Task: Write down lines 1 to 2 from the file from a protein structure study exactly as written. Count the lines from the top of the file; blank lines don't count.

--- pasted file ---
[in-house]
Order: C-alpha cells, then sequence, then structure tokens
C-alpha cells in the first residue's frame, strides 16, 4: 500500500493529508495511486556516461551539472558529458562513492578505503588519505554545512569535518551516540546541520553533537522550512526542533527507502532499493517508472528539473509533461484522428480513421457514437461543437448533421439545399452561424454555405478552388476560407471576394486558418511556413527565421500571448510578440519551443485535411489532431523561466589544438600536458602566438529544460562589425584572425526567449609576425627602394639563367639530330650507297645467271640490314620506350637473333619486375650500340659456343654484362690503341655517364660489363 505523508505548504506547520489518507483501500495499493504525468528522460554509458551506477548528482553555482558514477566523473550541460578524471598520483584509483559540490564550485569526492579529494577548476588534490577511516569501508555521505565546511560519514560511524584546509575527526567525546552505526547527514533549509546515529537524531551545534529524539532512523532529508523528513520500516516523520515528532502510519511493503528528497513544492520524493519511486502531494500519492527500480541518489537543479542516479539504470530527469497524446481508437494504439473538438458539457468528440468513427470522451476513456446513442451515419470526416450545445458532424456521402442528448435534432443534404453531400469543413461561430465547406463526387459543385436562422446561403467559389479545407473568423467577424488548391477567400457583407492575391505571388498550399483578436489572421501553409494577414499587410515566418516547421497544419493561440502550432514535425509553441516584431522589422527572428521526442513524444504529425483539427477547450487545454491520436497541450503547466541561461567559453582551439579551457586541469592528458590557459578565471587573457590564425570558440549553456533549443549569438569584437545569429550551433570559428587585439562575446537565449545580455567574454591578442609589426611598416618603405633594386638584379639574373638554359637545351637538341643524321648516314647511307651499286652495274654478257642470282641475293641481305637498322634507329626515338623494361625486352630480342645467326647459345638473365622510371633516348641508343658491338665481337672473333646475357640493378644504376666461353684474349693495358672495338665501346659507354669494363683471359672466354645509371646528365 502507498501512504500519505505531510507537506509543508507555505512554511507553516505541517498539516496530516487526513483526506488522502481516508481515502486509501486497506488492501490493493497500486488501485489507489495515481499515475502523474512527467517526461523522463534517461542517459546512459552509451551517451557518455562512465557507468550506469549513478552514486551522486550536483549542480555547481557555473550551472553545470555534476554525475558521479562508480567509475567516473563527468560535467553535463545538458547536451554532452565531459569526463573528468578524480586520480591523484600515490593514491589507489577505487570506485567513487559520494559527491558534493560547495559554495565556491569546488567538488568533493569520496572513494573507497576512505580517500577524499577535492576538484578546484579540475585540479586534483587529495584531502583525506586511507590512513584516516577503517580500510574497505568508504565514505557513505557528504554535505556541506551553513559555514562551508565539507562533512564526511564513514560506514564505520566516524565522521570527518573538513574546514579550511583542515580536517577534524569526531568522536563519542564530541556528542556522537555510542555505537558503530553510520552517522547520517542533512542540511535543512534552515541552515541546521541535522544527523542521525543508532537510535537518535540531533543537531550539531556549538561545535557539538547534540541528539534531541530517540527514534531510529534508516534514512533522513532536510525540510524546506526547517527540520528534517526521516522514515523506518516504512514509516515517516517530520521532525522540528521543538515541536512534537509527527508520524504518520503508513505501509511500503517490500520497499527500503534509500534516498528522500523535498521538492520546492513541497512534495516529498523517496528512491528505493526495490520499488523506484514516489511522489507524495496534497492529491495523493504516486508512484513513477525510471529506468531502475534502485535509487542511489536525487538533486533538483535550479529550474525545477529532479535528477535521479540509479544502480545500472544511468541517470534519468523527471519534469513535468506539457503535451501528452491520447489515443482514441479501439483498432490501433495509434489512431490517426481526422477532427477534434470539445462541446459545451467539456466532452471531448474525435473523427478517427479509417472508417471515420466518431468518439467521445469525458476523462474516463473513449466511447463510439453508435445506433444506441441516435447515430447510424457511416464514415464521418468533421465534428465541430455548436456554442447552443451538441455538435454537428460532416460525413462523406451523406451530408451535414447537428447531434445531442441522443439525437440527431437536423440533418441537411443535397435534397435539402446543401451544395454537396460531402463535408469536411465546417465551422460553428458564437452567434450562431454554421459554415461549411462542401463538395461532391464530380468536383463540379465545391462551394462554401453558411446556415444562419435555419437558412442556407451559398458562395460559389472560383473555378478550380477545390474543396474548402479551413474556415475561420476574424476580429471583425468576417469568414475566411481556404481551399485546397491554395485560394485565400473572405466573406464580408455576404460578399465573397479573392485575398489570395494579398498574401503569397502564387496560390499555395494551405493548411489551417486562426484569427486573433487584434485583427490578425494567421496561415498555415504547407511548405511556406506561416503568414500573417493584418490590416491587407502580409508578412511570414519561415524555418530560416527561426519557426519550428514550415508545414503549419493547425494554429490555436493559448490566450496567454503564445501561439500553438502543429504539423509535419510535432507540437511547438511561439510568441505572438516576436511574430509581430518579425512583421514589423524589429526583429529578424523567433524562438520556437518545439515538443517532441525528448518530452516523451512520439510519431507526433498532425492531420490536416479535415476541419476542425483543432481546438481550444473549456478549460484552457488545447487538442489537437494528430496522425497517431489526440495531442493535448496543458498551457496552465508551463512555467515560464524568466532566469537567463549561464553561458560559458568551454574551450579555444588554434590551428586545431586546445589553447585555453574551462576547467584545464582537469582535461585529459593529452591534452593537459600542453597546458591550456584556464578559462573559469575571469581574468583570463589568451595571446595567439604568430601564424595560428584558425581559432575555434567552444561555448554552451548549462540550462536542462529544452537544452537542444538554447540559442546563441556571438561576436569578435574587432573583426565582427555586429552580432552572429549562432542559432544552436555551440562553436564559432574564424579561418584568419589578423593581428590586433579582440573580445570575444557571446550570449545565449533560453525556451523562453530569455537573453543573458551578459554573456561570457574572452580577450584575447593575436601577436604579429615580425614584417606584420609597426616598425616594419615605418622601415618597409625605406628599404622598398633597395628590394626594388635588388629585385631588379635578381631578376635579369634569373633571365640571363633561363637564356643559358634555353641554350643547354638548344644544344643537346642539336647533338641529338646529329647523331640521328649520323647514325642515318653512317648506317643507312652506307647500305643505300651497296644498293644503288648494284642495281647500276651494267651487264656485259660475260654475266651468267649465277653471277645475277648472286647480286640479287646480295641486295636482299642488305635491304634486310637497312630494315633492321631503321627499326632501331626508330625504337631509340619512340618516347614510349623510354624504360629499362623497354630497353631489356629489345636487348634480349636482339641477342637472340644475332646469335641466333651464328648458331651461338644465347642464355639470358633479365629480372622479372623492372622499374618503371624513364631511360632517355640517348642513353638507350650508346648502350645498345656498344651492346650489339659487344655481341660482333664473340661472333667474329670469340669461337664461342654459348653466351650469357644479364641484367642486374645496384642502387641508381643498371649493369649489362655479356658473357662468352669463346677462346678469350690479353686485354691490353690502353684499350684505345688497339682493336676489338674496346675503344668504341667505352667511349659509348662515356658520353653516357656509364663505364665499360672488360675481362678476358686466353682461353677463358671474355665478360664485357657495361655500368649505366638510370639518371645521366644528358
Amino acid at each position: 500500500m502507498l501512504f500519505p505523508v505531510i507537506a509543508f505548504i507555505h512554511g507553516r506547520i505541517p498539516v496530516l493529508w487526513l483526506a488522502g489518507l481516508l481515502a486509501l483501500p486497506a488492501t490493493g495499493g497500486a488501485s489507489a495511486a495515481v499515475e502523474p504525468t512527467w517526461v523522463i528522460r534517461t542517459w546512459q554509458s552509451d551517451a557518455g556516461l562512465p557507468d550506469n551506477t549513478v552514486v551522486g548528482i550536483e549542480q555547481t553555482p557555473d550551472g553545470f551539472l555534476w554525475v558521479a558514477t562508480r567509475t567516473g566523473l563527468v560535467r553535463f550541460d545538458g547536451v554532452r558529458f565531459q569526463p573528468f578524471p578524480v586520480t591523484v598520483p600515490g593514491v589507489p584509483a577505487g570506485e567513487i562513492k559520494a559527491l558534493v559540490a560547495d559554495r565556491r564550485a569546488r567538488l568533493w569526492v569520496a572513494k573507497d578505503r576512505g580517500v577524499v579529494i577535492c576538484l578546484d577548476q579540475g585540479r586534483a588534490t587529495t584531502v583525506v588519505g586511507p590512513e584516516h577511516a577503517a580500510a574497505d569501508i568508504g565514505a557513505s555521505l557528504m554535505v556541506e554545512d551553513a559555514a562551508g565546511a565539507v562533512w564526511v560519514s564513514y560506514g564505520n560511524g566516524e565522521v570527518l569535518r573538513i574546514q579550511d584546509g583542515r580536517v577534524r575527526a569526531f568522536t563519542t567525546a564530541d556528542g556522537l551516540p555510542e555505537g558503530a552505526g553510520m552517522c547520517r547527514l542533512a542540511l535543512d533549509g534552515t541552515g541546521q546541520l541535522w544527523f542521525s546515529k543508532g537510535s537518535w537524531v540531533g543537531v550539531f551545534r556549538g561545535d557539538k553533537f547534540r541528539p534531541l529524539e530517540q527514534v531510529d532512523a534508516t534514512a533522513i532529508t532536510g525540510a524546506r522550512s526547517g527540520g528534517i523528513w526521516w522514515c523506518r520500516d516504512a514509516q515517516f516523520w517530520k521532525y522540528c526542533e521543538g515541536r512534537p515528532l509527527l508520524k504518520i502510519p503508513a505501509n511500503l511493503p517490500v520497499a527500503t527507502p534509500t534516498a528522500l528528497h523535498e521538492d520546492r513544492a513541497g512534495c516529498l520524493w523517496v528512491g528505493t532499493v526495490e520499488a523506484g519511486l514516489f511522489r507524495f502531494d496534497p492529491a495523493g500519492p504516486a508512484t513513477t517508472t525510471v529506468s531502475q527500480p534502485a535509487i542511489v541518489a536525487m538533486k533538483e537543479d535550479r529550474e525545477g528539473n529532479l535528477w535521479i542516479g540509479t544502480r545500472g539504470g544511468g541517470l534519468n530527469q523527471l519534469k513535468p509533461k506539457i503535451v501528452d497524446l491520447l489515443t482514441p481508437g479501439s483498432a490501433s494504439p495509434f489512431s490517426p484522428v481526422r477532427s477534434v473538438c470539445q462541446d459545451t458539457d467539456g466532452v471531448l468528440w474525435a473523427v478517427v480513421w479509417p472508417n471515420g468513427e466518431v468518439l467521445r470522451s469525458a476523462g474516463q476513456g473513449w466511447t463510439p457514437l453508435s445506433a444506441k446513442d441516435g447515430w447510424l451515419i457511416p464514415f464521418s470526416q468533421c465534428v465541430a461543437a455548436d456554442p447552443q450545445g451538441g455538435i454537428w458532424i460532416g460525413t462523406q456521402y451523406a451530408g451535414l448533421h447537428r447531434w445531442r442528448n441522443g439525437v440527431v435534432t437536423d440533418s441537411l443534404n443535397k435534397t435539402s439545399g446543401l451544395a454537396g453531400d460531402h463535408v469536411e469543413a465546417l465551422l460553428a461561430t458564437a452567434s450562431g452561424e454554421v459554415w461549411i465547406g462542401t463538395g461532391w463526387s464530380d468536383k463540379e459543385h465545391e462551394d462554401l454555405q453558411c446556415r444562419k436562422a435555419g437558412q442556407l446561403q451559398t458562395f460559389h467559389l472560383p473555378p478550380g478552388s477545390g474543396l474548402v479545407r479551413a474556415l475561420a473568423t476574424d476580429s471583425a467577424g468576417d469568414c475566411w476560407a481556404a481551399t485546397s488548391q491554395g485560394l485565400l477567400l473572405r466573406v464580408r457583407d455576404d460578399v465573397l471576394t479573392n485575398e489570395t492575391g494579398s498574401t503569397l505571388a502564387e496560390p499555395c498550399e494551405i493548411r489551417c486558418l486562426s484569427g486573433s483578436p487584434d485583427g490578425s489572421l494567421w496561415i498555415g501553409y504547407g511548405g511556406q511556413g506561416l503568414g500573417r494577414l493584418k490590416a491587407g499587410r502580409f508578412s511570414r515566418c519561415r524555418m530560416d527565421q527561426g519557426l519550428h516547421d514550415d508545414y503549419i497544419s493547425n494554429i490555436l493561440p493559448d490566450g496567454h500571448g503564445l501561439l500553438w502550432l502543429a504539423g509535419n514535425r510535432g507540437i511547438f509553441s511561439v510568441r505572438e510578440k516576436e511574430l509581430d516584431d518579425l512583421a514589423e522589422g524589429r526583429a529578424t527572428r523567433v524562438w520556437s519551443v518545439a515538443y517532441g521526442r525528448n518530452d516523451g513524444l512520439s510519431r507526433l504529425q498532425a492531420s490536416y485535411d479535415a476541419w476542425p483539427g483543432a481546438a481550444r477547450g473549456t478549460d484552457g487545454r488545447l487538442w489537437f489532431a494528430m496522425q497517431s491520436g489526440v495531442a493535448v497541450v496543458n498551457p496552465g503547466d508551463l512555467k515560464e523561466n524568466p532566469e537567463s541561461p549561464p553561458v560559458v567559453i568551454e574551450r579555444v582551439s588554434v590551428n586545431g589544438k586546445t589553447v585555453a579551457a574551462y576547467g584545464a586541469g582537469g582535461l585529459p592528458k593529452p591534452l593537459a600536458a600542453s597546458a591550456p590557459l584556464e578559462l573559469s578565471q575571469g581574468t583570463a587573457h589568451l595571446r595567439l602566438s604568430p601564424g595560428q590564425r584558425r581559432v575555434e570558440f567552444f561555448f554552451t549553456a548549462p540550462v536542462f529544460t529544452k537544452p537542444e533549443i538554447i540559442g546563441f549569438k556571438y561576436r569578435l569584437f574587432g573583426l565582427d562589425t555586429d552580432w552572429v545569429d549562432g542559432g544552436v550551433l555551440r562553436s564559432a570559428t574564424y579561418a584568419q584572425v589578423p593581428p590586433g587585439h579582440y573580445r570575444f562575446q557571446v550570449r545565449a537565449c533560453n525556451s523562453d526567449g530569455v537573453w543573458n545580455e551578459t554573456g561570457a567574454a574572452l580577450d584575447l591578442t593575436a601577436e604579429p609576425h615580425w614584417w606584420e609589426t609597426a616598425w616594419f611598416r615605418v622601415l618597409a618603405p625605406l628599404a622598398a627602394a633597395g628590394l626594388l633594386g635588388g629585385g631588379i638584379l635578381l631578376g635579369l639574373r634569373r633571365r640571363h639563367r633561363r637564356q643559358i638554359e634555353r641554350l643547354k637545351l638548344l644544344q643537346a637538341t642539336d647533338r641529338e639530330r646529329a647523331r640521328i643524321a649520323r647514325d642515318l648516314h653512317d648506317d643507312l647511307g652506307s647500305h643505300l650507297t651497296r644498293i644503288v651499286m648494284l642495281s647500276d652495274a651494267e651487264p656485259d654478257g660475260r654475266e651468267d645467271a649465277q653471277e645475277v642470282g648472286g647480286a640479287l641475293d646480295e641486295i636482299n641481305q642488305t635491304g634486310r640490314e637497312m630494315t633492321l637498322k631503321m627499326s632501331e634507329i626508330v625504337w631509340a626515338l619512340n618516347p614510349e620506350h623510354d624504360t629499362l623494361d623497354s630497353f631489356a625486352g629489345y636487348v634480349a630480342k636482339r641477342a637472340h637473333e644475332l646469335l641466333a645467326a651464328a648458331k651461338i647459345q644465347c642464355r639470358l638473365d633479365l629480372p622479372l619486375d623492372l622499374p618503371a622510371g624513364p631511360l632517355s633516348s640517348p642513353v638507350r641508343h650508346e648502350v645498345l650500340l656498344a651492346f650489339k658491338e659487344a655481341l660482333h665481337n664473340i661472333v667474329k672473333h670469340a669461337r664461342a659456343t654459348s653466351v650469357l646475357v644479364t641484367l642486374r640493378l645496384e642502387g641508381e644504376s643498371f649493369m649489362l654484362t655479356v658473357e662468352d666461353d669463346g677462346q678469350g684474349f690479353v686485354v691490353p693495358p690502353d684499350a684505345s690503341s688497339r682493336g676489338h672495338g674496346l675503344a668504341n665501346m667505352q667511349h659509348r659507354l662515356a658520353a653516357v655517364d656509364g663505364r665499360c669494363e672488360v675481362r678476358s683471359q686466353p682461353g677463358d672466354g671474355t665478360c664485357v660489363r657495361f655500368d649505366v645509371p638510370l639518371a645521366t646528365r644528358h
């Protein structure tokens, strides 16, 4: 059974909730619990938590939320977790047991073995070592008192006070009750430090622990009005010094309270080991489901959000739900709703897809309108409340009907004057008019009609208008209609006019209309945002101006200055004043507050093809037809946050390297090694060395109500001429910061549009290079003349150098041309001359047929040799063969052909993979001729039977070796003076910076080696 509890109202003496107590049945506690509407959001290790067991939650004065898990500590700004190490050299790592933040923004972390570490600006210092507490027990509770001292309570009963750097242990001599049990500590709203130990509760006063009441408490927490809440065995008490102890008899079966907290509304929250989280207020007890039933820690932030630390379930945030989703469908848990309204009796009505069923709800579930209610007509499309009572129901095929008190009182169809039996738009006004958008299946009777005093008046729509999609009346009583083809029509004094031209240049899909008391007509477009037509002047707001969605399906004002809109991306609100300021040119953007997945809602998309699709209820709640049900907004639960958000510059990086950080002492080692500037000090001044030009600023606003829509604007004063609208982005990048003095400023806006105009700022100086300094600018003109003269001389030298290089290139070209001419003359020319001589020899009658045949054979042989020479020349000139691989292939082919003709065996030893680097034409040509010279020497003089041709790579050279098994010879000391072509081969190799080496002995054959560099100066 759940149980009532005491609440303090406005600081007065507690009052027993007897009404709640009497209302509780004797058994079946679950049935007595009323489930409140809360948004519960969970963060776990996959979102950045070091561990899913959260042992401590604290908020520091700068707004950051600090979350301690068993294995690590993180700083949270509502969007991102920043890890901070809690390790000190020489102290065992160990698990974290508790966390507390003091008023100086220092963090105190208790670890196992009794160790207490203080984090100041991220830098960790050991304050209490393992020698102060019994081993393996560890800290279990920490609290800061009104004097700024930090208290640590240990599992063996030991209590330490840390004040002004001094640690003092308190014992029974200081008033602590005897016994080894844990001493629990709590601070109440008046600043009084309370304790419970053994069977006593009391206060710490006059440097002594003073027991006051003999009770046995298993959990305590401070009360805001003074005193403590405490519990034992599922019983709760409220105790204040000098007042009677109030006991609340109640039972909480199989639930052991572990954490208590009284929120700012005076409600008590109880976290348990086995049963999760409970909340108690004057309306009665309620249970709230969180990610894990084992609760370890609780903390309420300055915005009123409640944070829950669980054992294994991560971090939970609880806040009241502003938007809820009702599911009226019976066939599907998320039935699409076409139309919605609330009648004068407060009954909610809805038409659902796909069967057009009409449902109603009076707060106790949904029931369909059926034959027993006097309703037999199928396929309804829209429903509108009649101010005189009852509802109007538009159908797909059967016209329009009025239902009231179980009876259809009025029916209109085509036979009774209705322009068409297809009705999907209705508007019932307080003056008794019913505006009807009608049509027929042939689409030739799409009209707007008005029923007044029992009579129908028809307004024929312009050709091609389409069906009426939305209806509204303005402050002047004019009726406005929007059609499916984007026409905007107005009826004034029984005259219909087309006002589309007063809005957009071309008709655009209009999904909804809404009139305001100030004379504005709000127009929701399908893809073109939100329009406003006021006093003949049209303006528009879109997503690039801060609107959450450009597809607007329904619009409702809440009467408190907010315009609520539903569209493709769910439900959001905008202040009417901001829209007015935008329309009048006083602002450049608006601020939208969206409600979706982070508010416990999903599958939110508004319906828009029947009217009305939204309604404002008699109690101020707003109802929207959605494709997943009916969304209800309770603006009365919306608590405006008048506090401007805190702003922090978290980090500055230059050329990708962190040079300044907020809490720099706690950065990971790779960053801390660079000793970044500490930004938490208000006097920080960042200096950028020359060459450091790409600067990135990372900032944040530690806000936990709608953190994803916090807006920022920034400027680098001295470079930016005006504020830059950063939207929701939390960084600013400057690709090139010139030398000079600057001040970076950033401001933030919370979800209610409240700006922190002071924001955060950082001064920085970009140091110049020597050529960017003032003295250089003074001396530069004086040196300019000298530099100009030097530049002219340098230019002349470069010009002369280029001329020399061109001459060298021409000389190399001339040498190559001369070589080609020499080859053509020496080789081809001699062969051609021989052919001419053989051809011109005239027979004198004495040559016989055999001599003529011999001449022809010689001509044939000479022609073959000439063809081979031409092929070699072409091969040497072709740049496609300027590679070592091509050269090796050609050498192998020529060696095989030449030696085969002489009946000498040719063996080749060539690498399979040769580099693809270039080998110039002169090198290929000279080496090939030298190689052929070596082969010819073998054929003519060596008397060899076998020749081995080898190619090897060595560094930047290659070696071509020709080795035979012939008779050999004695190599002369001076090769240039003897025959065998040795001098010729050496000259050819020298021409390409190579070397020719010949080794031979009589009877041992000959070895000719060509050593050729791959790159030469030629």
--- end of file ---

[in-house]
Order: C-alpha cells, then sequence, then structure tokens